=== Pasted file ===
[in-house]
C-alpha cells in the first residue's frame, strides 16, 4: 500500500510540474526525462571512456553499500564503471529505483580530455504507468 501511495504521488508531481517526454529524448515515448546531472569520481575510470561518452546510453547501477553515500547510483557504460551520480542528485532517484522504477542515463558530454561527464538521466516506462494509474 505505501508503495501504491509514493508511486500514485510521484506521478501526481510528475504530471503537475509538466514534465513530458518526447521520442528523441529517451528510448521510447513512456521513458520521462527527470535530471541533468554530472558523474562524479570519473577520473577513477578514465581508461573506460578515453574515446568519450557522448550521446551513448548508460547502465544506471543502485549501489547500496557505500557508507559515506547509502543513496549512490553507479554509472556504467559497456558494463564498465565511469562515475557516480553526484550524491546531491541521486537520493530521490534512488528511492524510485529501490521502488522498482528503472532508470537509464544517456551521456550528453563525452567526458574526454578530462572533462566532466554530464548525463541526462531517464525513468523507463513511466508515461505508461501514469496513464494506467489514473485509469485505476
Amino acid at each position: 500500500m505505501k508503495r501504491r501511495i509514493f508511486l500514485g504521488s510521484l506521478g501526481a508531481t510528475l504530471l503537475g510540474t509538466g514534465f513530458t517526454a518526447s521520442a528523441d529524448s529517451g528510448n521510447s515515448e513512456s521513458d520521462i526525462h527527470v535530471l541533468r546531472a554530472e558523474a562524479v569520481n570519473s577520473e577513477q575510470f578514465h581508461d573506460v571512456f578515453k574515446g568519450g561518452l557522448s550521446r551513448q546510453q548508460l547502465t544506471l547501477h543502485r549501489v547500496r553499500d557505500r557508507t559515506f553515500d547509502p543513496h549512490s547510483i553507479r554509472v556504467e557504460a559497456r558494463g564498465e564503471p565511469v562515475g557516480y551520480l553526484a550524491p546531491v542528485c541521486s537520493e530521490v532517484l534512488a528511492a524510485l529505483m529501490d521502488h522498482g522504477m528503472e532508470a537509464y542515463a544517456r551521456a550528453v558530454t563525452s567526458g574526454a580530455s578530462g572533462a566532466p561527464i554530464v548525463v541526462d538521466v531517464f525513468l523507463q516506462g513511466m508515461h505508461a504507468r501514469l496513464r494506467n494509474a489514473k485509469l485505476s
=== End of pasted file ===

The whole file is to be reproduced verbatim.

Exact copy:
[in-house]
C-alpha cells in the first residue's frame, strides 16, 4: 500500500510540474526525462571512456553499500564503471529505483580530455504507468 501511495504521488508531481517526454529524448515515448546531472569520481575510470561518452546510453547501477553515500547510483557504460551520480542528485532517484522504477542515463558530454561527464538521466516506462494509474 505505501508503495501504491509514493508511486500514485510521484506521478501526481510528475504530471503537475509538466514534465513530458518526447521520442528523441529517451528510448521510447513512456521513458520521462527527470535530471541533468554530472558523474562524479570519473577520473577513477578514465581508461573506460578515453574515446568519450557522448550521446551513448548508460547502465544506471543502485549501489547500496557505500557508507559515506547509502543513496549512490553507479554509472556504467559497456558494463564498465565511469562515475557516480553526484550524491546531491541521486537520493530521490534512488528511492524510485529501490521502488522498482528503472532508470537509464544517456551521456550528453563525452567526458574526454578530462572533462566532466554530464548525463541526462531517464525513468523507463513511466508515461505508461501514469496513464494506467489514473485509469485505476
Amino acid at each position: 500500500m505505501k508503495r501504491r501511495i509514493f508511486l500514485g504521488s510521484l506521478g501526481a508531481t510528475l504530471l503537475g510540474t509538466g514534465f513530458t517526454a518526447s521520442a528523441d529524448s529517451g528510448n521510447s515515448e513512456s521513458d520521462i526525462h527527470v535530471l541533468r546531472a554530472e558523474a562524479v569520481n570519473s577520473e577513477q575510470f578514465h581508461d573506460v571512456f578515453k574515446g568519450g561518452l557522448s550521446r551513448q546510453q548508460l547502465t544506471l547501477h543502485r549501489v547500496r553499500d557505500r557508507t559515506f553515500d547509502p543513496h549512490s547510483i553507479r554509472v556504467e557504460a559497456r558494463g564498465e564503471p565511469v562515475g557516480y551520480l553526484a550524491p546531491v542528485c541521486s537520493e530521490v532517484l534512488a528511492a524510485l529505483m529501490d521502488h522498482g522504477m528503472e532508470a537509464y542515463a544517456r551521456a550528453v558530454t563525452s567526458g574526454a580530455s578530462g572533462a566532466p561527464i554530464v548525463v541526462d538521466v531517464f525513468l523507463q516506462g513511466m508515461h505508461a504507468r501514469l496513464r494506467n494509474a489514473k485509469l485505476s